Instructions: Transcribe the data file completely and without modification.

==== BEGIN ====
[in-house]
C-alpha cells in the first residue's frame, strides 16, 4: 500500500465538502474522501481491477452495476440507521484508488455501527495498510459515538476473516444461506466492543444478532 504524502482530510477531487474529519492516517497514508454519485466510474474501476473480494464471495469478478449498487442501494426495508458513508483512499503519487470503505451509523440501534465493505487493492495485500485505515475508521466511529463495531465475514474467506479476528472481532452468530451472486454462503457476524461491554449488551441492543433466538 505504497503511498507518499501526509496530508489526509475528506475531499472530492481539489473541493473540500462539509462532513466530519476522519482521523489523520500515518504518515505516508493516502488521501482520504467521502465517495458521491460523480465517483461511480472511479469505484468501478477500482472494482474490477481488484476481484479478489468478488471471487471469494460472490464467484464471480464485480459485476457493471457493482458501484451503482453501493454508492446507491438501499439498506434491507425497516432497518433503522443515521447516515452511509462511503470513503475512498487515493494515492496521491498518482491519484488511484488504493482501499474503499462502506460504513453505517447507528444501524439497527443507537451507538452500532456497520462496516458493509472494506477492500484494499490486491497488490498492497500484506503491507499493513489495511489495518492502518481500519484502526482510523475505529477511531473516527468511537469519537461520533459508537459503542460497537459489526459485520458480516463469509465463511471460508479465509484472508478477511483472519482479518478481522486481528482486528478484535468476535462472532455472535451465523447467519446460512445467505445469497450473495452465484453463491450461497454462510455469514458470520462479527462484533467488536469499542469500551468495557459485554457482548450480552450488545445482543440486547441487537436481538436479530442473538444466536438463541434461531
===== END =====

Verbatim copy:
[in-house]
C-alpha cells in the first residue's frame, strides 16, 4: 500500500465538502474522501481491477452495476440507521484508488455501527495498510459515538476473516444461506466492543444478532 504524502482530510477531487474529519492516517497514508454519485466510474474501476473480494464471495469478478449498487442501494426495508458513508483512499503519487470503505451509523440501534465493505487493492495485500485505515475508521466511529463495531465475514474467506479476528472481532452468530451472486454462503457476524461491554449488551441492543433466538 505504497503511498507518499501526509496530508489526509475528506475531499472530492481539489473541493473540500462539509462532513466530519476522519482521523489523520500515518504518515505516508493516502488521501482520504467521502465517495458521491460523480465517483461511480472511479469505484468501478477500482472494482474490477481488484476481484479478489468478488471471487471469494460472490464467484464471480464485480459485476457493471457493482458501484451503482453501493454508492446507491438501499439498506434491507425497516432497518433503522443515521447516515452511509462511503470513503475512498487515493494515492496521491498518482491519484488511484488504493482501499474503499462502506460504513453505517447507528444501524439497527443507537451507538452500532456497520462496516458493509472494506477492500484494499490486491497488490498492497500484506503491507499493513489495511489495518492502518481500519484502526482510523475505529477511531473516527468511537469519537461520533459508537459503542460497537459489526459485520458480516463469509465463511471460508479465509484472508478477511483472519482479518478481522486481528482486528478484535468476535462472532455472535451465523447467519446460512445467505445469497450473495452465484453463491450461497454462510455469514458470520462479527462484533467488536469499542469500551468495557459485554457482548450480552450488545445482543440486547441487537436481538436479530442473538444466536438463541434461531